Rookie quarterback Josh Allen showed continued improvement with the second- and third-stringers in the Bills' first two preseason games.
ORCHARD PARK, N.Y.—Rookie quarterback Josh Allen moved one step closer to becoming the Buffalo Bills' starter.
Coach Sean McDermott is providing the strong-armed, first-round draft pick his opportunity to win the job by naming him the starter in Buffalo's preseason game against the Cincinnati Bengals on Sunday.
The team announced the decision on its Twitter account Monday evening after Allen practiced with the first-string offense earlier in the day.
The Bills provided no other details regarding the decision, and McDermott isn't scheduled to address reporters until Friday. Allen and offensive coordinator Brian Daboll are currently scheduled to speak to the media when the team returns to practice Wednesday.
Allen's chance comes after he showed continued improvement working with the second- and third-stringers in Buffalo's first two preseason games.
He went 9 of 19 for 116 yards and a touchdown in overseeing the third-string offense in a preseason-opening 28-23 loss to Carolina two weeks ago.
On Friday, he went 9 of 13 for 60 yards and a touchdown in leading the second-string offense on scoring drives - including two field goals - on each of his three series in a 19-17 win at Cleveland.
Allen, on Friday, wasn't prepared to say whether he's made a case to earn a shot at starting.
''That's not up to me. That's completely up to the coaches,'' he said. ''As of now, I'm looking to improve. I know there's a lot of things to improve on and I'll continue to do that.''
At 6-foot-5 and 240 pounds, Allen represents the future after Buffalo traded up five spots to select him with the No. 7 pick to make him the third quarterback taken in the draft at that point.
The 22-year-old, who grew up in Central California, became the first quarterback Buffalo has ever chosen among the top-10 picks, and is being counted upon to fill a job that's been mostly unsettled since Hall of Famer Jim Kelly retired after the 1996 season.
The question remained how much time Allen would require to polish his performance after he was knocked for being erratic at times during his three college seasons at Wyoming.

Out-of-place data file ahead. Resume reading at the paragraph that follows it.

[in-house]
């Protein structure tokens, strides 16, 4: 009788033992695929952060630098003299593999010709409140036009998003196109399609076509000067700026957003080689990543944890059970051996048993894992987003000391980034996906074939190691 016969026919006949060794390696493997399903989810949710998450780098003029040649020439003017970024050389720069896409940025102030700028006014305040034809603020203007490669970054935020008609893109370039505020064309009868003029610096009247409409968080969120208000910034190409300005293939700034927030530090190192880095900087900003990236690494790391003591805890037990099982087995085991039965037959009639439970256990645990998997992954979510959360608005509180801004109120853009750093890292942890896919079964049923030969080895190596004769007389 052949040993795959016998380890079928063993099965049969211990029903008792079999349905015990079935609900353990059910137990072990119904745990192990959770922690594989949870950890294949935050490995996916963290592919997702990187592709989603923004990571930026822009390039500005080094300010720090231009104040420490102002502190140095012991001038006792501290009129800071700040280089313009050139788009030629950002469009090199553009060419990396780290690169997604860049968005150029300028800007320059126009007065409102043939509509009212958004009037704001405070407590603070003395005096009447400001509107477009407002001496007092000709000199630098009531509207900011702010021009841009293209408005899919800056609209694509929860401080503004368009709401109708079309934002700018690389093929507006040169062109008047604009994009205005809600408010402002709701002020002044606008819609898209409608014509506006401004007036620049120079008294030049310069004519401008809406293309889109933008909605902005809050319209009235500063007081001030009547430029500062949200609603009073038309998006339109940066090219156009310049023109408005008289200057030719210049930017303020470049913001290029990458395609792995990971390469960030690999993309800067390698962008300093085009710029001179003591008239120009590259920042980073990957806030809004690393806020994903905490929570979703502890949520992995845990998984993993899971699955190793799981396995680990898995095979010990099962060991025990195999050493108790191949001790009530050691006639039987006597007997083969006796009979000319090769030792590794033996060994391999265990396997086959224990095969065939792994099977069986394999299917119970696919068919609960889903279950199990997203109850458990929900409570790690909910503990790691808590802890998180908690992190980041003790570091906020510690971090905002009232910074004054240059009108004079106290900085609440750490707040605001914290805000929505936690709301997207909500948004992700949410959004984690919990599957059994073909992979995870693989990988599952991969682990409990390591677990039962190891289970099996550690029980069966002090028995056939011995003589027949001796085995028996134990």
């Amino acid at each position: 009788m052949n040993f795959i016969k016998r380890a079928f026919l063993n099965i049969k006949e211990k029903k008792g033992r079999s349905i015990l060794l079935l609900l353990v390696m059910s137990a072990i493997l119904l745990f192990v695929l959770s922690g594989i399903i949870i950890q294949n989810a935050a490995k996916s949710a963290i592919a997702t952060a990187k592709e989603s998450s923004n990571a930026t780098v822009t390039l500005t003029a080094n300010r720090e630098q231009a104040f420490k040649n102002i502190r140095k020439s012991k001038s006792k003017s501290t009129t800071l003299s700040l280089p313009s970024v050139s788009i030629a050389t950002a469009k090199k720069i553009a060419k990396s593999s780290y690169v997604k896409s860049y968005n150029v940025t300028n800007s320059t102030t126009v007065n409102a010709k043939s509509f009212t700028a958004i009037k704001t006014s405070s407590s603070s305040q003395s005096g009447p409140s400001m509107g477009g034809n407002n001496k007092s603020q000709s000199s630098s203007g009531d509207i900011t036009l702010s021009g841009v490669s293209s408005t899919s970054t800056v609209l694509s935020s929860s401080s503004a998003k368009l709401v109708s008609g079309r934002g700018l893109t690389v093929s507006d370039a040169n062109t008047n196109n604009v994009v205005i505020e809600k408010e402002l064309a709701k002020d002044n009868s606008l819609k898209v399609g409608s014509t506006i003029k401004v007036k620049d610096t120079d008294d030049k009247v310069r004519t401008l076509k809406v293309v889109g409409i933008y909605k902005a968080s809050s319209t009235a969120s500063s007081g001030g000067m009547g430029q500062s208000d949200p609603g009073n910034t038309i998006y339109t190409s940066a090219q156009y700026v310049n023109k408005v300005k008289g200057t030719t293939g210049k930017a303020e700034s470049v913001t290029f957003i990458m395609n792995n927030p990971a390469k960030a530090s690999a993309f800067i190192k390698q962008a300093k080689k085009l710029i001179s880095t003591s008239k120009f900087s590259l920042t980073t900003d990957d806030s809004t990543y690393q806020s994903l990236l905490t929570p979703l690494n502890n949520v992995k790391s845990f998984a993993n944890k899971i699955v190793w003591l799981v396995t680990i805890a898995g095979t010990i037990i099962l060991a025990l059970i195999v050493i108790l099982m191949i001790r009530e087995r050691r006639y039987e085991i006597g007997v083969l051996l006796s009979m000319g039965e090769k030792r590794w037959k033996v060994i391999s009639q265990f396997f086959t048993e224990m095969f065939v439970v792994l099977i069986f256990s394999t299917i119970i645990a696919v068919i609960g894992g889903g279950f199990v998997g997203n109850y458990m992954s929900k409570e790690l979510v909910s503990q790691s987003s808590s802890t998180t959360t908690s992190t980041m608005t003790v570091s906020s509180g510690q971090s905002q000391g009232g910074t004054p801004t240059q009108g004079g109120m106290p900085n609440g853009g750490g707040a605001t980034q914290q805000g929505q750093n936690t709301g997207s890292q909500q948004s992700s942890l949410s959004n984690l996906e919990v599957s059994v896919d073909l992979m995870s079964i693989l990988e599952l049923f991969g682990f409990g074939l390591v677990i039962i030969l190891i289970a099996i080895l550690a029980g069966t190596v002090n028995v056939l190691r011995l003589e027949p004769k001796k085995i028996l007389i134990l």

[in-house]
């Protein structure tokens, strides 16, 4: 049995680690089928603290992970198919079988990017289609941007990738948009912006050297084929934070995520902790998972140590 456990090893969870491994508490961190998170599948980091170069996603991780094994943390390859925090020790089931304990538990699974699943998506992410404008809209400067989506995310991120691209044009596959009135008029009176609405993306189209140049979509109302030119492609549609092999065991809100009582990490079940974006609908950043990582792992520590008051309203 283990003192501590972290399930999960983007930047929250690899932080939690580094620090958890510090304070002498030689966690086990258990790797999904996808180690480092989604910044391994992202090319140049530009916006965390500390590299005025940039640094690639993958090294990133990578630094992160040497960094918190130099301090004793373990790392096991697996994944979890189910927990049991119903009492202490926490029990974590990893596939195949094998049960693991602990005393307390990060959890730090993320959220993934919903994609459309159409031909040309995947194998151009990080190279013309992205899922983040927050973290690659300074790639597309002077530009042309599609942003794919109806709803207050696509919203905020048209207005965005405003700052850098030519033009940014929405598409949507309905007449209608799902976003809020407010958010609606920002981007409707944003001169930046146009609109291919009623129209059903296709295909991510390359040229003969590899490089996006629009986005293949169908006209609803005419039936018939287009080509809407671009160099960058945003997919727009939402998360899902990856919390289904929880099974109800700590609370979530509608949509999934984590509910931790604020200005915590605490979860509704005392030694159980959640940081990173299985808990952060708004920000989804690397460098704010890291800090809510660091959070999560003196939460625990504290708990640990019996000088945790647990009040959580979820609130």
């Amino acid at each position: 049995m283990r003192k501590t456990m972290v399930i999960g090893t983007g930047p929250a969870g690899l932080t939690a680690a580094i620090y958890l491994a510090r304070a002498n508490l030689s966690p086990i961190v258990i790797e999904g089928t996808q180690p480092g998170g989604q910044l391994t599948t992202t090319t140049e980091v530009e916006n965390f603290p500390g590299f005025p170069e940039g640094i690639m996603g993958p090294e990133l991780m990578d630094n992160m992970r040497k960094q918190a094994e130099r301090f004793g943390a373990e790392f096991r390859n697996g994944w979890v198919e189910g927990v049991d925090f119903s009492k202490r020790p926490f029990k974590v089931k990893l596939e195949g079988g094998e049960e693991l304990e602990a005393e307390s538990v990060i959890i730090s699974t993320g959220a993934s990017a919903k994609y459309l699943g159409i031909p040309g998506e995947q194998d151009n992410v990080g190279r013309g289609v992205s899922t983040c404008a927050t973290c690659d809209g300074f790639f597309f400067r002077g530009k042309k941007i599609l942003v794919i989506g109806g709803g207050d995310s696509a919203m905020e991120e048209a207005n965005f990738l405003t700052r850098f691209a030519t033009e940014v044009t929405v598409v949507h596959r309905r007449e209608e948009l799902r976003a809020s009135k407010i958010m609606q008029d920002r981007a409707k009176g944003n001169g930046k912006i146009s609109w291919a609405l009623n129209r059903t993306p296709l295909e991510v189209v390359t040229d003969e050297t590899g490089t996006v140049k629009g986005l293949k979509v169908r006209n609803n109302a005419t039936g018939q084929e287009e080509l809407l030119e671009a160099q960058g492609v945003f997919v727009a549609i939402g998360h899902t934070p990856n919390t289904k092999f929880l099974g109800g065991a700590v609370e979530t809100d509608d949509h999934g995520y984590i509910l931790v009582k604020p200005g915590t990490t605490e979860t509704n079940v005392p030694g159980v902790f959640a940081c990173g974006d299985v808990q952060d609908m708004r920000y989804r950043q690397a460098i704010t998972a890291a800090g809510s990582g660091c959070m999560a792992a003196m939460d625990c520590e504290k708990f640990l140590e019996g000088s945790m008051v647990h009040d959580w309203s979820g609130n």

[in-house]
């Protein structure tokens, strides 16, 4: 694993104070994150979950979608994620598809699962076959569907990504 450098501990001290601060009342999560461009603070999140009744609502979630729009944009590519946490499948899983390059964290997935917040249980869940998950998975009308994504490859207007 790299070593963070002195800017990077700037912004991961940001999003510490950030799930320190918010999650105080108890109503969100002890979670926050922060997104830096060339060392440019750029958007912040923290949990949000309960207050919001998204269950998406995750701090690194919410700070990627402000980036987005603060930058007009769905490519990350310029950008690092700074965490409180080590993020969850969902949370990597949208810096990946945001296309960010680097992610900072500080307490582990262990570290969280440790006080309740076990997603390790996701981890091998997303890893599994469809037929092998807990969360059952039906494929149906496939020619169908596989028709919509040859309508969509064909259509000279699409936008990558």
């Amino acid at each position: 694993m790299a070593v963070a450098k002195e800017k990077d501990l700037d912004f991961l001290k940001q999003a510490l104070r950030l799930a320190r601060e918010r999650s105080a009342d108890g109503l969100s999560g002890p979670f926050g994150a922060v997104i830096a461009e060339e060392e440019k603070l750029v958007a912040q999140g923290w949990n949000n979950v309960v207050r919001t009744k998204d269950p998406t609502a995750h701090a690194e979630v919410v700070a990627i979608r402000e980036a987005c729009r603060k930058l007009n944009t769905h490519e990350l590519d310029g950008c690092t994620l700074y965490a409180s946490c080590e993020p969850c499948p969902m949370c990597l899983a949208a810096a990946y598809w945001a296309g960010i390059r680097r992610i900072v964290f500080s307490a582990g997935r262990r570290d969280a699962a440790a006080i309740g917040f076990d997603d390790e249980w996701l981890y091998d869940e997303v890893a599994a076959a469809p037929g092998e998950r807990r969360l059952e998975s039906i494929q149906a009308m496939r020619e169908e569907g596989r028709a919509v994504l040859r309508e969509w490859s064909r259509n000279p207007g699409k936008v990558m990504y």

McDermott took what he's called a calculated approach in gradually developing Allen during an offseason-long quarterback competition rounded out by returning backup Nathan Peterman and offseason veteran free-agent addition AJ McCarron.
McCarron's status is uncertain after he hurt his right throwing shoulder in the first quarter against Cleveland.
McCarron missed the past two practices, though he was spotted on Monday preparing to ride a stationary bike at the Bills facility on Monday.
In speaking before practice, McDermott provided no indication he had made a decision to start Allen.
He merely said the quarterback rotation would continue without McCarron, and that it was Allen's turn to practice with the starters.
Allen has stuck by McDermott's cautious approach.
''You just got to trust the process. Coach always preaches that,'' Allen said last week.
''I'm just trying to learn, trying to get better every day,'' he added. ''I'm trying to become the best quarterback that I can be. It's going to take time.''
Allen's timeline sped up Friday in replacing McCarron, who was sacked once and hit several more times in failing to generate a first down during his four series with the starters.
On his first possession, Allen capped a 15-play, 80-yard drive by avoiding pressure and stepping up in the pocket to hit Rod Streater for a 2-yard touchdown on third down.
McCarron was considered the initial front-runner for the job. He is the most experienced quarterback on the roster after spending his first four NFL seasons as Andy Dalton's backup in Cincinnati before signing with the Bills in free agency in March.
Peterman has put up the best numbers of the three this preseason. He's completed 17 of 20 attempts for 232 yards, with two touchdowns and an interception.